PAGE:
Interesting analysis suggests Android is a net negative for Google, but investors do not realize it yet
An interesting analysis by Sal Marvasti from Technoor Consulting posted on Seeking Alpha suggests Google is not doing half as well from Android as could be expected from the dominant position of the OS in the marketplace.
Google owns desktop search, and also seemingly owns the mobile market. Â While investors are very happy about this situation, Marvasti argues compared to Microsoft Google is in a pretty bad situation.
Google’s revenue stream in the main remains ads, be they on mobile or desktop. It does not earn direct revenue from device sales, and most apps on Google Play are free.Â DistimoÂ estimates Apple generatesÂ $5.4m a day in app sales for the top 200 grossing iPhone and iPad apps while Â Google Play,only generates $679,000 for the 200 top-grossing apps on Google Play, or about 12% of Apple’s revenue. Running the store likely costs a lot more than that.
In terms of generated search ad income, the mobile web usage per Android handset is much less than that per iPhone, suggesting Google makes more from each iPhone user than each Android user, in a similar way to how Google made their money from Windows desktop users. With Google’s products much in demand still on Windows and Windows Phone, it makes Google’s refusal to develop for the platforms rather unwise.
This is highlighted by a third point – each additional Android user is likely already a Google user on the desktop, and encouraging them to use Google on their Android phone instead of their Windows desktop simply means downsizing their revenue from desktop ad dollars to mobile pennies.
On the other hand, given Microsoft’s small search business, it is much more likely each new Windows Phone user is also a new Bing user, potentially taking revenue away from Google’s search earnings.
Sal also notes Google’s growth is slowing, while Microsoft’s search business is growing steadily atÂ over 10% year on yearÂ since 2010, and that Windows Phones are much betterÂ monetizedÂ than Android, due to license fees from the OS and a more cohesive ecosystem and device portfolio. Â In fact Microsoft even earns patent license fees From Android while Google does not.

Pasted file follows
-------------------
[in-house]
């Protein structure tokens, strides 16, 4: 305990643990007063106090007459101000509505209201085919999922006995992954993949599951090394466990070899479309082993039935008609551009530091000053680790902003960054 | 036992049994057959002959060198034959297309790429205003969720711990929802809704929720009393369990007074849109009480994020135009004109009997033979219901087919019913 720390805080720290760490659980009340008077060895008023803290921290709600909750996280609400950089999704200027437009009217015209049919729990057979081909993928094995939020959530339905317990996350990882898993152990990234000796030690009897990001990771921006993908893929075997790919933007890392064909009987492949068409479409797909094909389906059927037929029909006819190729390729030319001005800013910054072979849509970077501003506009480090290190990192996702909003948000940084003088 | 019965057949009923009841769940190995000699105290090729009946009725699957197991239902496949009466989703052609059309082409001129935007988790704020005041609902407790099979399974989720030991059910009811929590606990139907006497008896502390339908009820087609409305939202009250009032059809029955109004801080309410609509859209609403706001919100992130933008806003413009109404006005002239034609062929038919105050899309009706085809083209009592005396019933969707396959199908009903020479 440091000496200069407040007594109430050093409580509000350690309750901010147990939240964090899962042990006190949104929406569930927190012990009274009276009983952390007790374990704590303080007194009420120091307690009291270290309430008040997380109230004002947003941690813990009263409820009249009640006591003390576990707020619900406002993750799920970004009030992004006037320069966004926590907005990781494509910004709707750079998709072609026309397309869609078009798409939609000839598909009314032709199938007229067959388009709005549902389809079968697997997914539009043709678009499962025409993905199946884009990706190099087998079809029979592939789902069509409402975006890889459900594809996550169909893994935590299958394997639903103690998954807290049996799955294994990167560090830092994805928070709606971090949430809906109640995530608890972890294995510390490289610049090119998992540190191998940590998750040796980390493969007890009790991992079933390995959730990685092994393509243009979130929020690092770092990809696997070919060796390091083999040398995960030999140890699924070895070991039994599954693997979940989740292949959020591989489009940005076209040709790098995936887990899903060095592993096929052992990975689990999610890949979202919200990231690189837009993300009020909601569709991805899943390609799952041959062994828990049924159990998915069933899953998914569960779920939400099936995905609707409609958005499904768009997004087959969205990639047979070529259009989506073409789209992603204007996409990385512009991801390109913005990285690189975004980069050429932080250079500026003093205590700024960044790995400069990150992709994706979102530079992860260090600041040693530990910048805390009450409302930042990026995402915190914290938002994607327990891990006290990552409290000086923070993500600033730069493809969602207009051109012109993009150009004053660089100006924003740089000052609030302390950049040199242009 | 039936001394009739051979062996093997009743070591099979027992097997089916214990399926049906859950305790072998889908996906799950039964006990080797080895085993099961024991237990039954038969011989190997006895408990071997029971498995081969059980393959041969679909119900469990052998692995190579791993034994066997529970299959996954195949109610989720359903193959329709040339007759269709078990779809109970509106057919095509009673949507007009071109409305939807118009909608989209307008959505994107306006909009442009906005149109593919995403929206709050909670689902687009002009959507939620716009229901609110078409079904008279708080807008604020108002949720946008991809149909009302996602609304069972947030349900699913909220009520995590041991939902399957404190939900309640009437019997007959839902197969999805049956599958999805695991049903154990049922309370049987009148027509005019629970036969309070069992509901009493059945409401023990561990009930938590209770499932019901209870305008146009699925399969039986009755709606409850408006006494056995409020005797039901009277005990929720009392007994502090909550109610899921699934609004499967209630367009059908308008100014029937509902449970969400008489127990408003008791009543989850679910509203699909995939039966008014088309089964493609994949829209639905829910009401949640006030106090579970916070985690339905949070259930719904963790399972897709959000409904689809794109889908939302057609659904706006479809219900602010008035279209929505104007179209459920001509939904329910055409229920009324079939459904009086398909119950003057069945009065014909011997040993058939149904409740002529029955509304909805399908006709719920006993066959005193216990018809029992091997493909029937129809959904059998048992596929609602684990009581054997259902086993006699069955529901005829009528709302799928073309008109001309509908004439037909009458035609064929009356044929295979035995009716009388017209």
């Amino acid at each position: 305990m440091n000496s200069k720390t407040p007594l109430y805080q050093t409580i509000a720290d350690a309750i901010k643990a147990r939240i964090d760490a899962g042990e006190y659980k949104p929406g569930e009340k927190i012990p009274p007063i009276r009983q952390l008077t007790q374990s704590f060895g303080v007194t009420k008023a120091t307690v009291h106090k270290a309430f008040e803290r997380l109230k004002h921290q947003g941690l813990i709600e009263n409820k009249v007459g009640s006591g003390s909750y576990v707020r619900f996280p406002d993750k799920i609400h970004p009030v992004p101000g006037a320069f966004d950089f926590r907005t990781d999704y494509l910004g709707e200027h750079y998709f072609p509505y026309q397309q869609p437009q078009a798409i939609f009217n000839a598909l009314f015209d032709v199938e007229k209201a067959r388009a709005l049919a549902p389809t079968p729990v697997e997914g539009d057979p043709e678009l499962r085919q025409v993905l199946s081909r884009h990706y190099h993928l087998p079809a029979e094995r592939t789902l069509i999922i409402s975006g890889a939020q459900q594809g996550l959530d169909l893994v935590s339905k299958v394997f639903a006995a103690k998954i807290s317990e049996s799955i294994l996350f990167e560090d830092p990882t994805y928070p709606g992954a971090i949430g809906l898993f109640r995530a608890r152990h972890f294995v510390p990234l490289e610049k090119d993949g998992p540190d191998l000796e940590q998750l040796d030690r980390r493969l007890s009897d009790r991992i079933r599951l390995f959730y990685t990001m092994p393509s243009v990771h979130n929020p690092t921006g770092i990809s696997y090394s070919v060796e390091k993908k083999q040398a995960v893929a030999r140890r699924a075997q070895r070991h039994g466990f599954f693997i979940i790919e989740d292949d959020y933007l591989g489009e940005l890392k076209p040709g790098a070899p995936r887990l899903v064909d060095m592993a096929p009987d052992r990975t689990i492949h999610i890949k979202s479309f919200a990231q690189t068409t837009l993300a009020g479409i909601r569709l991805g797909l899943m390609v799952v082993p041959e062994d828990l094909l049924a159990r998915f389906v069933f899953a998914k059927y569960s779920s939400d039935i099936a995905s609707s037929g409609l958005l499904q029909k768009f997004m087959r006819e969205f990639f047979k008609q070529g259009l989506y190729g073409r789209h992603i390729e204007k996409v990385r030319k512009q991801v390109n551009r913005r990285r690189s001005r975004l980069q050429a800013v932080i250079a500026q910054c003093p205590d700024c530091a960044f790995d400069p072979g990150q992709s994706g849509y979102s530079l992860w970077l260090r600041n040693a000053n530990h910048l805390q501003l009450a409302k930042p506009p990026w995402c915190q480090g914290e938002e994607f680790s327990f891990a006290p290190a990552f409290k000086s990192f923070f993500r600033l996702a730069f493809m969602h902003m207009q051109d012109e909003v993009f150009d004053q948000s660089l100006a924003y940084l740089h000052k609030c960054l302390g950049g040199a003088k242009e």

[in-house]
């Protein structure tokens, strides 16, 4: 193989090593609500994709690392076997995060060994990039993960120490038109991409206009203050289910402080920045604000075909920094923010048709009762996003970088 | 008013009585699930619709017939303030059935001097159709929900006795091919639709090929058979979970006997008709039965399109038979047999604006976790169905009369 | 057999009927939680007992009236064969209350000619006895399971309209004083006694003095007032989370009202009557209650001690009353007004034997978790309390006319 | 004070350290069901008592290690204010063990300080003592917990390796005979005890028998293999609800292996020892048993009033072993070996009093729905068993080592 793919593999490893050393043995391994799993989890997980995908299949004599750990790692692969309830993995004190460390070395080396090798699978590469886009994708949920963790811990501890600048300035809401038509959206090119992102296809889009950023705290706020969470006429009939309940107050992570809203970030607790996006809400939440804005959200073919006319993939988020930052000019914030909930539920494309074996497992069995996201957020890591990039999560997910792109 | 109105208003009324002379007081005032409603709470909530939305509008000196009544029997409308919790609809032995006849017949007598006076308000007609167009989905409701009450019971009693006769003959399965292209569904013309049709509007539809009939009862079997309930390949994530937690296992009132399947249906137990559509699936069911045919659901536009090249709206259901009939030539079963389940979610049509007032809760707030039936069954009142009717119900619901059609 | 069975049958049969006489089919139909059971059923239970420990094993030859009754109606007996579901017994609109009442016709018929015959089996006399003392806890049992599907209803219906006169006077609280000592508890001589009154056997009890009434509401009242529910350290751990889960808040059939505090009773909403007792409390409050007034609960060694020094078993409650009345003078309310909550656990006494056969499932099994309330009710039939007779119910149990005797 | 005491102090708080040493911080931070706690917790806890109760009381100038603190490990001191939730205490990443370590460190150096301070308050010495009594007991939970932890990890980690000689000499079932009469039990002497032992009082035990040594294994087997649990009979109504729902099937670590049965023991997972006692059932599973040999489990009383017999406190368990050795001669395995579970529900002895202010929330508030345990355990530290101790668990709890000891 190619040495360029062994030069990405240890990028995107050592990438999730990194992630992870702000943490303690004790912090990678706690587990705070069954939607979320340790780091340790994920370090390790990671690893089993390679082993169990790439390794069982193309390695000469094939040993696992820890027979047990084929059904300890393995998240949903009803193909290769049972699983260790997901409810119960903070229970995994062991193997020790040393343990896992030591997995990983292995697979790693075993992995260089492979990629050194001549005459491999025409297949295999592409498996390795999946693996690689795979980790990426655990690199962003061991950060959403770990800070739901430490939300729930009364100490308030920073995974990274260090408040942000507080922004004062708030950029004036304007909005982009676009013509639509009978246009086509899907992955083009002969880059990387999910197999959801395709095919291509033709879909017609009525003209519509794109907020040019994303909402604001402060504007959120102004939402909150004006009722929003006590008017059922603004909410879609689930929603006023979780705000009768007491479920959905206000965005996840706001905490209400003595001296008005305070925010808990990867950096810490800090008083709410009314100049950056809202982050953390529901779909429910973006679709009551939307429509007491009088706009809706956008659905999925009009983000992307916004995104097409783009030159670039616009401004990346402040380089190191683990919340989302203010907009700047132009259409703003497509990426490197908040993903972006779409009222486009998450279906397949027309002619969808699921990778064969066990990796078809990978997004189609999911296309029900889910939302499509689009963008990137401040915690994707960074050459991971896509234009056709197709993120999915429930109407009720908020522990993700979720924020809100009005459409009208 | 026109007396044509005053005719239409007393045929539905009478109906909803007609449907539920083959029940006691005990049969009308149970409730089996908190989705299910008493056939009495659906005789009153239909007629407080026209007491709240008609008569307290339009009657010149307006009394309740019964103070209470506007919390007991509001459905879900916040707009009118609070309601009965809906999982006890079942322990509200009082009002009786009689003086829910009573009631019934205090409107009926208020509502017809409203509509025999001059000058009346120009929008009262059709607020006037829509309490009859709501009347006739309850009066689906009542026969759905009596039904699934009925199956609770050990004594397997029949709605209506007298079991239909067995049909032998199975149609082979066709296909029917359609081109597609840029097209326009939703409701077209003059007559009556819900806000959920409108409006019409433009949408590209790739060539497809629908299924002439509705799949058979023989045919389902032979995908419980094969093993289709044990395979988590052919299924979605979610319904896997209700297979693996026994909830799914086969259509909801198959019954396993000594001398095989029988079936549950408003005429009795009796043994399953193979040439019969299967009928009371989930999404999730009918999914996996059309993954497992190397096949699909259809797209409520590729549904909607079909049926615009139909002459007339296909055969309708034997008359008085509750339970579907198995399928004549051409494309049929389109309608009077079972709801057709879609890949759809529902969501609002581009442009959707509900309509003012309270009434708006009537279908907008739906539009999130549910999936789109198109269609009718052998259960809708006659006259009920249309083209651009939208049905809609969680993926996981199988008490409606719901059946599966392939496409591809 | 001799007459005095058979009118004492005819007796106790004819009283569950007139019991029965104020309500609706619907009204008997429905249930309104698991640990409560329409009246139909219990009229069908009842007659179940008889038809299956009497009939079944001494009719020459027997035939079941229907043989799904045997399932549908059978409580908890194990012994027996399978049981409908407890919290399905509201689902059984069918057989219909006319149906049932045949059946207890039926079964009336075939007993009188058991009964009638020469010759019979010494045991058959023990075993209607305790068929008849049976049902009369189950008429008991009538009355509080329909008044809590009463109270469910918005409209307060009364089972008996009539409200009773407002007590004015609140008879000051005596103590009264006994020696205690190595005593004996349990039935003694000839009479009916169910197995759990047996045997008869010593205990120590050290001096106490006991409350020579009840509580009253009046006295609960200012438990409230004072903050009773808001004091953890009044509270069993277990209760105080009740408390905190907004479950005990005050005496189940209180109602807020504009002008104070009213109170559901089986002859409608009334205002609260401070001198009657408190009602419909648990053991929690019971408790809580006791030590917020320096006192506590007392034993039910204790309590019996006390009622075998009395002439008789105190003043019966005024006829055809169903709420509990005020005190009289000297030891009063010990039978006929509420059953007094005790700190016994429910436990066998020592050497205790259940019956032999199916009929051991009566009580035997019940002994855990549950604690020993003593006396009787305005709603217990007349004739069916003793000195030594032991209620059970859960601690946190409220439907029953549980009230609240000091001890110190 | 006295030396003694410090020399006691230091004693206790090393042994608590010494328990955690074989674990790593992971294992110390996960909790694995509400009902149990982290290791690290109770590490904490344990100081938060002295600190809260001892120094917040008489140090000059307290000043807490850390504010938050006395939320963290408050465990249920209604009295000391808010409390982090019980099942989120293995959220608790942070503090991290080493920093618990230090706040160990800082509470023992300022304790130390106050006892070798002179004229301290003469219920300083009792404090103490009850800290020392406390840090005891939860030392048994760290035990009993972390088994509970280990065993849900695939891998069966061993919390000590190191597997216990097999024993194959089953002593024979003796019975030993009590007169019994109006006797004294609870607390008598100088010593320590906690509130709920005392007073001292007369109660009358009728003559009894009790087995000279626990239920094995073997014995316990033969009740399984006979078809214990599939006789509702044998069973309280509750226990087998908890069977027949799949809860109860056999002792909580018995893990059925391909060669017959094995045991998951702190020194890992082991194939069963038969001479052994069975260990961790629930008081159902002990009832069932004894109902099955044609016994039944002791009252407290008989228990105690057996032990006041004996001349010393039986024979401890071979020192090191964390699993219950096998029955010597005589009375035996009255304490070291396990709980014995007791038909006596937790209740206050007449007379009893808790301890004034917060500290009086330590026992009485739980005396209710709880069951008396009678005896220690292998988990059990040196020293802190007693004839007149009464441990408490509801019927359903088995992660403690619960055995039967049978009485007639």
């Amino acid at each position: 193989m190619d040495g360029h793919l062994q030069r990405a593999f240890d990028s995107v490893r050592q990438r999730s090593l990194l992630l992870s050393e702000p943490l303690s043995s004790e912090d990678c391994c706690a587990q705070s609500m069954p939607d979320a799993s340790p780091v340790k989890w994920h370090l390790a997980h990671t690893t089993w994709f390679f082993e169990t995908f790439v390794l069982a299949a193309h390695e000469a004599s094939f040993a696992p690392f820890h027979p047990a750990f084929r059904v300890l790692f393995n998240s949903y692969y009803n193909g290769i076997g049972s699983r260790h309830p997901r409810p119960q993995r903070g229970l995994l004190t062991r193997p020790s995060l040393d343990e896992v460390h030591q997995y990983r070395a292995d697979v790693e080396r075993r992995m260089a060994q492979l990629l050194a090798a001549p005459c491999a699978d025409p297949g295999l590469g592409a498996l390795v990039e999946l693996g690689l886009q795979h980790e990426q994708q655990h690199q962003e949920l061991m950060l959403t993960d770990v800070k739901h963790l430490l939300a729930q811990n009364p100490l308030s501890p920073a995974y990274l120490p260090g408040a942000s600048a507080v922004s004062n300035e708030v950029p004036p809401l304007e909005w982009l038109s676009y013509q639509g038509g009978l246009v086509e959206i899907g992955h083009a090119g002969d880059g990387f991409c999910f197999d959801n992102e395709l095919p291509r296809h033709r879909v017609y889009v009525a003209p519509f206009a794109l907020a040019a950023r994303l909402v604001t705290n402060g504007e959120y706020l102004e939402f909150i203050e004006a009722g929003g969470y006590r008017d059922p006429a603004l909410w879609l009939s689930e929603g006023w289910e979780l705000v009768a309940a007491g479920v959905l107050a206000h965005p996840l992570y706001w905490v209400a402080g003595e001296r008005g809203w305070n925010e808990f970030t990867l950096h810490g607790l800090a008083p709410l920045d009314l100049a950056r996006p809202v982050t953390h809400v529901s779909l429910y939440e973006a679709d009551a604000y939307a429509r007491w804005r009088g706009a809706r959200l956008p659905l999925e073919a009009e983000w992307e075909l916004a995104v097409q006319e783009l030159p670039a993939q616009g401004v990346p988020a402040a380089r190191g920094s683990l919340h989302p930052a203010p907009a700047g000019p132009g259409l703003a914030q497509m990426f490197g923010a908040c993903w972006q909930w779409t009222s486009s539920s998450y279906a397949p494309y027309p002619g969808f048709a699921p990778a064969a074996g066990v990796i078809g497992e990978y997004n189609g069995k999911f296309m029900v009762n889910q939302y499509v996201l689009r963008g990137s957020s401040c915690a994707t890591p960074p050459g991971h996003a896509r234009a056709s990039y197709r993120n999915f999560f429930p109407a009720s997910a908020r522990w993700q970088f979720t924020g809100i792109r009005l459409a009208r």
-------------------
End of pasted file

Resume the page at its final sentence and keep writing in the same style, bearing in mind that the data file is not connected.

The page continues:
He alsoÂ arguesÂ that Android’sÂ strengthÂ is in the low-end of the market, and that it is in fact losing market share there to RIM and cheap Nokia Asha handsets, which were surprise hits in Â 2012, cutting Android’s market share from 50% of new phones in 2011 toÂ just underÂ 40% in 2012.
In many ways Google is in a bizarre catch 22 situation – the more their phones are adopted and used, the more they cost to support via Google Play and other services, the less they earn from desktop ads, and the less they feel they need to serve other platforms, which would have earned them money without all the support costs associated with Android. The pyrrhic victory will ultimately end up burning Google’s cash flow.
If you own Google vs. Microsoft (MSFT), based on the mobile operating systems, we think you should take a closer look at your choice. Google is a faster growing business, heading for significant headwind; Amazon rip-off of Android, fracturing of the ecosystem and lack of a proper business plan for Android. Meanwhile, Microsoft already dominates the living room with Xbox, has entered mobile strongly (WP8) and can only grow in internet ad revenue. We agree with the IDC projections, where Android is predicted to lose 10% share over the next 3 years. The loss of 10% share is not a disaster for Google, particularly as it does not derive much revenue from Android. However, a gain of 10% in mobile share for WP8 is a boon to Bing.
Furthermore, we like the segmented market approach that Microsoft is taking with Windows Phone, keeping apps compatible via virtual software technology implemented on two different operating systems (WP7 and WP8). Microsoft is our long term (24 Month) pick from these companies. As Nokia’s partner their Online Business Division will benefit in a variety of ways as mobile penetration of WP8 increases.
Google investors should realize they are now dealing with slower growth and higher risk in the form of large Android expenditure with no clear return and continued risks from absorbing Motorola’s handset business.
Read the full analysis Â at Seeking Alpha here.
Do our readers agree Google is in fact digging its own grave with an Android-shapedÂ shovel? Let us know below.